Each morning of my stay I walk down to the lake, carrying my empty bowl. A line of beached canoes lies tipped on the cut grass, hulls gray
as the low sky. No one ever seems to take them out. The lake rests undisturbed, flatly reflecting the mountains
that rise from its far shore, their steep flanks half-sheared of Douglas fir, slashed by logging roads that veer improbably straight up. I hardly look
at the mountains. I’m in the brambles, reaching for blackberries so large you might mistake them for plums, and by some miracle
even in this sun-less September, enough replenished each morning to fill my bowl. For three days the air is acrid with smoke held down by cloud.
Then overnight the wind changes, and the sky lifts like a blue wing above new distance. There, behind and above the slopes
I thought mountains, the real mountain rises, as if fulfilling a promise I didn’t know had been made. The lake turns white
with its reflection. It is like the evening hour when the day-long drone of trucks and chainsaws finally halts and a massive silence swings open.
The next morning, a blue haze, the mountain gone again. But now I feel how the whole landscape shifts toward the submerged weight of it,
as the heart tilts toward a prayer too heavy to put into words. Toward a hope not even named as prayer. The common hope of a whole people, that large.
All morning in mid-labor not ready for the hospital
walking the floodplain
the earth still soft waters receded
tulip poplars knotted sycamores clumps of grass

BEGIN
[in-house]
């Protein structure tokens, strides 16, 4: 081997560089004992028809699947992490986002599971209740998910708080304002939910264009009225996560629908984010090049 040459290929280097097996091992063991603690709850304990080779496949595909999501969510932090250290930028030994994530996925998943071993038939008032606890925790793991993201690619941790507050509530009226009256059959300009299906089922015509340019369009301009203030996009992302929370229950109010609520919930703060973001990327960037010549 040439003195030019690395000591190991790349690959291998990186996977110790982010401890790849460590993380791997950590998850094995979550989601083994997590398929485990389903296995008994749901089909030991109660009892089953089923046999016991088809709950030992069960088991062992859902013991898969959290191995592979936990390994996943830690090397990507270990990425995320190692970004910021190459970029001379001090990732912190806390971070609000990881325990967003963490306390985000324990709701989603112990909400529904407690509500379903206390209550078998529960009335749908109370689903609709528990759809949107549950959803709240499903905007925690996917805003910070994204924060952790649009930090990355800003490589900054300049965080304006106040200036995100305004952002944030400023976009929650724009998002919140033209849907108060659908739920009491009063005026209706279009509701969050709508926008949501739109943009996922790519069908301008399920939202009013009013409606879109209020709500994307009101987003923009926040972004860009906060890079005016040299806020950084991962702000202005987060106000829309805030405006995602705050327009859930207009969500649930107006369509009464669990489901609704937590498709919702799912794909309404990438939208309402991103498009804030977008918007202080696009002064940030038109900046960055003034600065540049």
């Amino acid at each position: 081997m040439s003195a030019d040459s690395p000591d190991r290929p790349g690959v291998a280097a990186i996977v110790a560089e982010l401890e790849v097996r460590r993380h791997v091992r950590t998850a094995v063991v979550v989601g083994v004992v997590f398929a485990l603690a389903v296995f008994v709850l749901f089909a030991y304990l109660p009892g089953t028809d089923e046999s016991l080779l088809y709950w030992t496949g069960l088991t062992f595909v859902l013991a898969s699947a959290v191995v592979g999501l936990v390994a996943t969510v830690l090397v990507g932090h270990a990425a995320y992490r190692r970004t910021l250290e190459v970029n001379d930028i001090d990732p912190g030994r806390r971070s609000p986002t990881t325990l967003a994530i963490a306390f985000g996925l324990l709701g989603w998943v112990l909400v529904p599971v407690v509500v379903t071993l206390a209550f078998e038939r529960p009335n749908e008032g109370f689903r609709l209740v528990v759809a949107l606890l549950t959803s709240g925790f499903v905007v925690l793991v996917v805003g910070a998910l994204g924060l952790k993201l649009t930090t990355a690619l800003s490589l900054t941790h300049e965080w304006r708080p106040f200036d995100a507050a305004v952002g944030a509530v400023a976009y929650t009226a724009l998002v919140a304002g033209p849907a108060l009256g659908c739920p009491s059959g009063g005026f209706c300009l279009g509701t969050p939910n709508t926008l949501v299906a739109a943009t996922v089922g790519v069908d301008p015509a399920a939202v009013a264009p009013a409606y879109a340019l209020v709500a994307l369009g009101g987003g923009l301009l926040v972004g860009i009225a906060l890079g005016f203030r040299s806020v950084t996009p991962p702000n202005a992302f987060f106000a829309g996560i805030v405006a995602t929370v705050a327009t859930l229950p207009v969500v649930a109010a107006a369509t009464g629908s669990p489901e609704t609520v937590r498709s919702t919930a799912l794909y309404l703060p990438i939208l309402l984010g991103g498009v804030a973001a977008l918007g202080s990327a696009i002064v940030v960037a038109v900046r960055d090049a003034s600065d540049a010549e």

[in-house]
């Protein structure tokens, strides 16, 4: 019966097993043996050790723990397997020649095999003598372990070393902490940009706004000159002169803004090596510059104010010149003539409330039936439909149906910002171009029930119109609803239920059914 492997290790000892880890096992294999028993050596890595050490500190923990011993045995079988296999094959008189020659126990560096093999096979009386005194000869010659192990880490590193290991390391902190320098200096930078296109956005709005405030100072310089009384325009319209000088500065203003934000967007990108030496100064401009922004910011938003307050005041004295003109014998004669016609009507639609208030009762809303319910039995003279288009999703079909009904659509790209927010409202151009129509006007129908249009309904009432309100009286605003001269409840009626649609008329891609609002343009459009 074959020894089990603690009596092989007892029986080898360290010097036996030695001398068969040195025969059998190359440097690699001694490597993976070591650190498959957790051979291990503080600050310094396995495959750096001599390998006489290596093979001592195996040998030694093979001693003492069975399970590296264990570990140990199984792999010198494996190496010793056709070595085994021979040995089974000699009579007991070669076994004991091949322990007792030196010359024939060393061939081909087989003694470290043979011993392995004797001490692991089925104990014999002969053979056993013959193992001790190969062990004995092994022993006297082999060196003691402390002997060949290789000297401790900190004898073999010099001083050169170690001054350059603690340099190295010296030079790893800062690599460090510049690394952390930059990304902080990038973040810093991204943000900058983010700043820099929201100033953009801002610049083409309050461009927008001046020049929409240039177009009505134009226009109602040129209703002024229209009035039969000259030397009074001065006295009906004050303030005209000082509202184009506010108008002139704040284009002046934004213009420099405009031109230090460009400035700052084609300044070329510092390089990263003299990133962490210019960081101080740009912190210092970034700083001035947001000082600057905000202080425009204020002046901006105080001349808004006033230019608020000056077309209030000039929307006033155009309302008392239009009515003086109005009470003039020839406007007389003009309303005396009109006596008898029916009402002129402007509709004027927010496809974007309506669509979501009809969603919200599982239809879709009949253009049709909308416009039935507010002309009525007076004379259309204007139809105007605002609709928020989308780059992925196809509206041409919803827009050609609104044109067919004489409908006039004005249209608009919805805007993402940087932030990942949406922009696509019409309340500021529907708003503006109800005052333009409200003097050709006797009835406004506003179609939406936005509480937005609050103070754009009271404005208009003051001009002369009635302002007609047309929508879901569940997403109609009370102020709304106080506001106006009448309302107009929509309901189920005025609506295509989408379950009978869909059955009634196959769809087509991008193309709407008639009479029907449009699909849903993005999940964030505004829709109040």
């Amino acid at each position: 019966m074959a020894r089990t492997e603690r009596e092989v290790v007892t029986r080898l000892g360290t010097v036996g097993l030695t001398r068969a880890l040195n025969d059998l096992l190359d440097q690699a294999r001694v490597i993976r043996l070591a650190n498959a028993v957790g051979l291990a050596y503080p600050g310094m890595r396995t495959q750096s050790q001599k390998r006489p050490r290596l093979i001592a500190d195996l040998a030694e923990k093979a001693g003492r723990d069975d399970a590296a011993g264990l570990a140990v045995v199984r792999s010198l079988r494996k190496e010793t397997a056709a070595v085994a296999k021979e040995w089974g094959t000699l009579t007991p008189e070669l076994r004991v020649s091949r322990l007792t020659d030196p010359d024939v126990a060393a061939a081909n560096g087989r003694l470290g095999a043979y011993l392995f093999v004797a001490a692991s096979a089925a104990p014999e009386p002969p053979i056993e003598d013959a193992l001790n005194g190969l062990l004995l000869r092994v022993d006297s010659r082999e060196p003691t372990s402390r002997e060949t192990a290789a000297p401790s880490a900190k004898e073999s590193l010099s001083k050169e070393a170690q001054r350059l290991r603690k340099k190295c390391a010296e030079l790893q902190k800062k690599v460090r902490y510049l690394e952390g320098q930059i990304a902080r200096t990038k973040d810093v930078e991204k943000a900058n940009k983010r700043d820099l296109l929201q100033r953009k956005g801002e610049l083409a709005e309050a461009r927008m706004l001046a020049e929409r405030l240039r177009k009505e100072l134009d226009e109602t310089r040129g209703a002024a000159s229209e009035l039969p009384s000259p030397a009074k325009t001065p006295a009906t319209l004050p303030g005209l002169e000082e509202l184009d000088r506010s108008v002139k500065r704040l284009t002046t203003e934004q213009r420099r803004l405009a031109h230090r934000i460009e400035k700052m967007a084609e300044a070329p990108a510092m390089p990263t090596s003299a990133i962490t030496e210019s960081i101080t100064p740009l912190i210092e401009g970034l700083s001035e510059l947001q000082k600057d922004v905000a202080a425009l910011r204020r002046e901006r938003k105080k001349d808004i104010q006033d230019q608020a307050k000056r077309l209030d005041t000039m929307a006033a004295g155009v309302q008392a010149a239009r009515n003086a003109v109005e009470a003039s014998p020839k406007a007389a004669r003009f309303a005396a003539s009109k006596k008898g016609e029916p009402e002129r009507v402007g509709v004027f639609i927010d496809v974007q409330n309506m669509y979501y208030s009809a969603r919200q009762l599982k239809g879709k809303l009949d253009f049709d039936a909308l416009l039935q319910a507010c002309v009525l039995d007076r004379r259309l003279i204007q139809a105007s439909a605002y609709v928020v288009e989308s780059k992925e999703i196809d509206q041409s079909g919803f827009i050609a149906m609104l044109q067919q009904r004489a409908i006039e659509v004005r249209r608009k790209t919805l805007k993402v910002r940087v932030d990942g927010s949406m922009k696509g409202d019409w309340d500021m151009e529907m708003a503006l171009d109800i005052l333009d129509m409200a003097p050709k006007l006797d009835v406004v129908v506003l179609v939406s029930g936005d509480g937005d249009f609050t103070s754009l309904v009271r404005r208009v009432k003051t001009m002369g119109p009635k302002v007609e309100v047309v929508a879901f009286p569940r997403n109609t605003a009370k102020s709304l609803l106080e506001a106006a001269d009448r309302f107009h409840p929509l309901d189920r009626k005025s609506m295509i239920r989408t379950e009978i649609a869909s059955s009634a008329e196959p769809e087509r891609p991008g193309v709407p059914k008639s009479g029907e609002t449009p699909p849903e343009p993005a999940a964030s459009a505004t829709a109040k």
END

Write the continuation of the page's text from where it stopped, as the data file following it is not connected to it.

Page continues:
ghosted with silt
the trees leaned downstream from many floods
I clung to them
my sisters I thought if I thought at all somehow the term did not seem wrong
the ground was washed bare
fibrous roots exposed
slack water dusty with pollen
we walked and rested and walked again
to each contraction as it came
some bright bit of blue caught on the far bank
without panic I felt each crest carry me farther away from you
away from familiar ground
in the spaces between
the air on my face—
perhaps I was the trees
their massive trunks shifting as wind poured through high branches
perhaps I was the riverbed
or the light as it pulsed between moving leaves
from all about us a wordless insistence
deep in my interior the forest the water rising
Tundra Swans at the Great Marsh
At any moment half the swans are airborne, birds loping awkwardly into heavy flight only to veer back for another splashdown, wakes unzipping the sky’s half-frozen image. Over everything floats the constant, urgent clamor of their multitudinous calling, layered voices airy with an arctic emptiness brought to this protected edge of a landscape rivered by highways, its parking lots glittering like open water from the air. Another winter at the refuge, though projections show their winter territory leaping north within ten years. There’s no permanence. Just this cacophonous splendor, the children too now running in circles, flapping and shouting, birds wheeling and landing and rising, the winter marsh all wind and current and wing.
Emily Tuszynska lives in Virginia, just outside Washington D.C., where she often explores the suburban stream valleys and pockets of forest with her three children. Her poetry can be found in many journals, recently including Prairie Schooner, Ligeia, The Georgia Review, Indiana Review, and Poetry Northwest.